Because the Freedom to Think Is What Makes a Human Human

(More boringly known as: “A Personal Musing on Who Should Be
Indonesia’s Next President”.)

As the old car we rented passed by a local school in Putussibau yesterday, my mind wandered back to the time I was still an elementary student. Compared to how ‘she’ works today (yes, my brain is a female), I was a very different girl back then. For starters, I never really questioned regulations, I enjoyed abiding them, and being critical was not really a concept I could grasp. Growing up is funny, you see: we are physically still the same person—seeing with the same eyes and talking with the same mouth—but inside, we are almost a different person every day. I could vividly imagine myself from five, ten years ago in loud disagreement with the present me.

Anyway, there are some fragments of memory I would like to share about being in a white-and-red uniform in the last two years of New Order era (and four more during the early Reformation period).

I remembered wearing my favorite hairband (which was pink); I remembered the great sensation of knowing that you could add and subtract numbers (I mean how awesome is that); and I remembered impatiently waiting to learn new things every morning. But on top of them all: I remembered being introduced to rules. I remembered recognizing ‘right’ from ‘wrong’.

Parlemen Muda-6571

They say kids are like sponges: they absorb knowledge very quickly, and they memorize what their parents say on the fly. This, I now understand, is the basic idea that Soeharto’s regime utilized to control the way young Indonesians behaved—through feeding us doctrines of what is okay and not okay via education.

Being under the authorities’ influence, my brain automatically created a simple binary system that registered deeds into ‘GOOD’ and ‘NO GOOD’ shelves. Submitting homework on time, for example, is an absolute ‘GOOD’. Not wearing the red cap on Mondays is ‘NO GOOD’, just like being late is. The flag should not touch the floor (now I find this idea very ridiculous) and the teacher is always right.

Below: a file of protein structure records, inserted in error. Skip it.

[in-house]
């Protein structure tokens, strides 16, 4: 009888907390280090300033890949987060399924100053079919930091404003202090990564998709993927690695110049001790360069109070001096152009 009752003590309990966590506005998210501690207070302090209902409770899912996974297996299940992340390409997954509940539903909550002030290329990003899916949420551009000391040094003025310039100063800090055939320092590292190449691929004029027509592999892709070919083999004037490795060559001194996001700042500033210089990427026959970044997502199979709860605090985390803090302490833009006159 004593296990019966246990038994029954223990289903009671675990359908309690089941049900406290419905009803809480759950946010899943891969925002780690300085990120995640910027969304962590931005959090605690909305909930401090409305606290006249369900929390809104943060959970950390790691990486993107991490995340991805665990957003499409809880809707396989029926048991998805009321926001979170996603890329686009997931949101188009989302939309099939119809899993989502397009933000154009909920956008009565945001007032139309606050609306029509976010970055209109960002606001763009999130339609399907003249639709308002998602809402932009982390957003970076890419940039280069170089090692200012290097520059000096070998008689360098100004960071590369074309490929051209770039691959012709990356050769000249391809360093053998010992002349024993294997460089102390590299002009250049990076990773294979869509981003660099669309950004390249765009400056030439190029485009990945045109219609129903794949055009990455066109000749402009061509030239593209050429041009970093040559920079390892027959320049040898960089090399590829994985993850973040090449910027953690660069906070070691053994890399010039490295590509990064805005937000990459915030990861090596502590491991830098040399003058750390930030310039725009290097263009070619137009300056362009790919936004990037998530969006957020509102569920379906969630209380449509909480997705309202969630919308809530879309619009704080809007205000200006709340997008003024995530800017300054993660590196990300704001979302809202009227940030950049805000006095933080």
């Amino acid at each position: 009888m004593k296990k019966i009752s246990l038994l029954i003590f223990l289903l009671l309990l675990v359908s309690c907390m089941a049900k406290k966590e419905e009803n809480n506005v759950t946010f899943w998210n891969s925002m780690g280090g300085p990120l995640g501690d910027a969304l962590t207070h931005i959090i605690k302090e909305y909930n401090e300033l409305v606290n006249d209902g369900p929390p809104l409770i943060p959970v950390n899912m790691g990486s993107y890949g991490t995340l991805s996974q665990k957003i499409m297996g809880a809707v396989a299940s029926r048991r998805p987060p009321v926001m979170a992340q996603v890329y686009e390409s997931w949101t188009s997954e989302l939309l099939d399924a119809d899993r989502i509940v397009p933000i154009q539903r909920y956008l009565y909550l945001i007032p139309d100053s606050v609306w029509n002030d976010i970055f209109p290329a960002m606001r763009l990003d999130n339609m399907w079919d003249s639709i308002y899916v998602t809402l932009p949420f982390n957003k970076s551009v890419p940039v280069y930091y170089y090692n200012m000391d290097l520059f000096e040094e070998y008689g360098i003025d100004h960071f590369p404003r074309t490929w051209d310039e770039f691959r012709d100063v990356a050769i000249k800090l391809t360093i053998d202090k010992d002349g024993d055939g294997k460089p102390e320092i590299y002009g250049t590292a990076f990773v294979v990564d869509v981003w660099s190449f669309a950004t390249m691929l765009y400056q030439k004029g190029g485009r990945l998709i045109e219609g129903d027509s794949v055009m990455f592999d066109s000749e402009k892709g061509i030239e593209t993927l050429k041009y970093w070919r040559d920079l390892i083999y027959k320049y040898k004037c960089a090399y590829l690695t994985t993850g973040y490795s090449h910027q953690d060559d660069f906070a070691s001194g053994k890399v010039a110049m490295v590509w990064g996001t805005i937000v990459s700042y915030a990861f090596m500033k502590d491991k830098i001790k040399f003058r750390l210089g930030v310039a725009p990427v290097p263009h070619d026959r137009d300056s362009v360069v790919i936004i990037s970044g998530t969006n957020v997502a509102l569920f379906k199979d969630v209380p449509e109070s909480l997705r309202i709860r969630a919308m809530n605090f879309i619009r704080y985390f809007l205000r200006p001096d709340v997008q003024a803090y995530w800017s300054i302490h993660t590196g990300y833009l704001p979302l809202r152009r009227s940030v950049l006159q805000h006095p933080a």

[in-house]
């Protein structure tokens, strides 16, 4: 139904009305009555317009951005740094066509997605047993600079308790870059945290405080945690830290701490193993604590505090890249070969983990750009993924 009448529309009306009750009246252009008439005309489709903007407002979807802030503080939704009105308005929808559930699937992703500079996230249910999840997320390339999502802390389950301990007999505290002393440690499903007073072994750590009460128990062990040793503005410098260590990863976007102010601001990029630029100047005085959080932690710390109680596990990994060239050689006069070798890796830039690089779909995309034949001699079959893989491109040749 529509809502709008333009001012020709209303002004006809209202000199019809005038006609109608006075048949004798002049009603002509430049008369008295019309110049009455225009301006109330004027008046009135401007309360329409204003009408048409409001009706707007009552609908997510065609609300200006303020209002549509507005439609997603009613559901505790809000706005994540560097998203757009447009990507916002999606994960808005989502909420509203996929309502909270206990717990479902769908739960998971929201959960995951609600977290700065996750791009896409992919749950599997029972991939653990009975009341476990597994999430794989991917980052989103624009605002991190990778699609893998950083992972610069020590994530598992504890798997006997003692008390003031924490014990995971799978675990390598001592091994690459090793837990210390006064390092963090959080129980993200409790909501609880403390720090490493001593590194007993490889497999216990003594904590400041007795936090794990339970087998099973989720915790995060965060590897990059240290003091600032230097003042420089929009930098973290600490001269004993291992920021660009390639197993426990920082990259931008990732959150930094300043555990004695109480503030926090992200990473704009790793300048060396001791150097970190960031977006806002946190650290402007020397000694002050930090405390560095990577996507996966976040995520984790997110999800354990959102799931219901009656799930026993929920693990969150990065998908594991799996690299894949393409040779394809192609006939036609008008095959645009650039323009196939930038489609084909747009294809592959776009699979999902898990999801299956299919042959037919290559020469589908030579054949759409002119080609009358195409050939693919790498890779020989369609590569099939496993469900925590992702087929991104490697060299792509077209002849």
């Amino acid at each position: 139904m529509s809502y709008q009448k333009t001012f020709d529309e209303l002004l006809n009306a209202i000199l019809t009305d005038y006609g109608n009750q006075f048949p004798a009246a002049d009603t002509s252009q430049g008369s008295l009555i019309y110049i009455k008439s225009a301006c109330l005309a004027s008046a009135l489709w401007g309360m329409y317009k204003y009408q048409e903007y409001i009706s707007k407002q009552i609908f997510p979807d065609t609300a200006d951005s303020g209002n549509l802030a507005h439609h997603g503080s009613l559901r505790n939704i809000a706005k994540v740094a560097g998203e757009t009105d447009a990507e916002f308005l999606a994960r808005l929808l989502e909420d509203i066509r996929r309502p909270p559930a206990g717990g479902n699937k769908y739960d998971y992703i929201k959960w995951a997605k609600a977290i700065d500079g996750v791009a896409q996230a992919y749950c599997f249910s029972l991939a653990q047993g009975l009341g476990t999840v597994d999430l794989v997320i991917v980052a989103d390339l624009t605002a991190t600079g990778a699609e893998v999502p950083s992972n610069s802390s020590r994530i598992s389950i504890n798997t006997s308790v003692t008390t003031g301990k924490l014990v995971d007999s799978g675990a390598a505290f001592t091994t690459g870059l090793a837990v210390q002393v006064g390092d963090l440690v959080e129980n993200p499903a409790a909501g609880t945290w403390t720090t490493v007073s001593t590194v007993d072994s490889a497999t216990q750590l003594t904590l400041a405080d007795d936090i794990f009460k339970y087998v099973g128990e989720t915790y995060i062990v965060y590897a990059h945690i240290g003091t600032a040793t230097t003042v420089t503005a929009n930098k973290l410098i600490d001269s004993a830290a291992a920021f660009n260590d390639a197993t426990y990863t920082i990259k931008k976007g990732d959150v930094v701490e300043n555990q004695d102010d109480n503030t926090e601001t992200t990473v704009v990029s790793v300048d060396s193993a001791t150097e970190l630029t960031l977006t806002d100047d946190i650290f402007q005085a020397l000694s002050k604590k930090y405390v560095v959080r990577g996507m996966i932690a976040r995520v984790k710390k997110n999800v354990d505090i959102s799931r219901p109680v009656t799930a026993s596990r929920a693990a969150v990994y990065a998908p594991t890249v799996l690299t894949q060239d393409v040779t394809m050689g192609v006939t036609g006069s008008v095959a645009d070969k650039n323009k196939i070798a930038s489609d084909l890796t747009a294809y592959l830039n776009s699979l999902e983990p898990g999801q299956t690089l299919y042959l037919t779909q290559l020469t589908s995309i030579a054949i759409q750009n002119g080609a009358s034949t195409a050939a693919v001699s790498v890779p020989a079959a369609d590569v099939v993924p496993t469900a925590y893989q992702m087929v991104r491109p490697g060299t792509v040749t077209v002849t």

This library of information continued storing data as I grow up (adding things like ‘drinking alcohol’ to the ‘NO GOOD’ list as well as ‘being extremely active in extracurricular activities’ to the ‘GOOD’ list—not sure where I got that from LOL).
And it evolved to the extent I hated the Communist Party with all my heart. Our history books were pre-cooked with judgments, you see, it was written in a way that made us hate certain actors (including the Dutch and Japanese—the ‘penjajah’) while overselling the patriotism of our military force.

This over-controlled sphere of opinion-producing and significant absence of space for debates and criticism (linear curriculum with multiple choice tests FTW—NOT) turned most Indonesians (including yours truly at that time) into self-righteous, narrow-minded, judgmental pricks.

Today, more than a decade later, I know better.
I know that there is no such thing as an absolute right and absolute wrong.

I would tell myself from 17 years ago that sometimes not submitting homework on time is good when you have to take care of your mother, and I would break the news to my teenage self that people have life priorities, she would have to accept that. You see, my stupid young self: 1) laws were made by human—even the ones God created are interpreted by people with flaws, 2) we could criticize and challenge any of them when it’s not working, and 3) we could also create one of our own.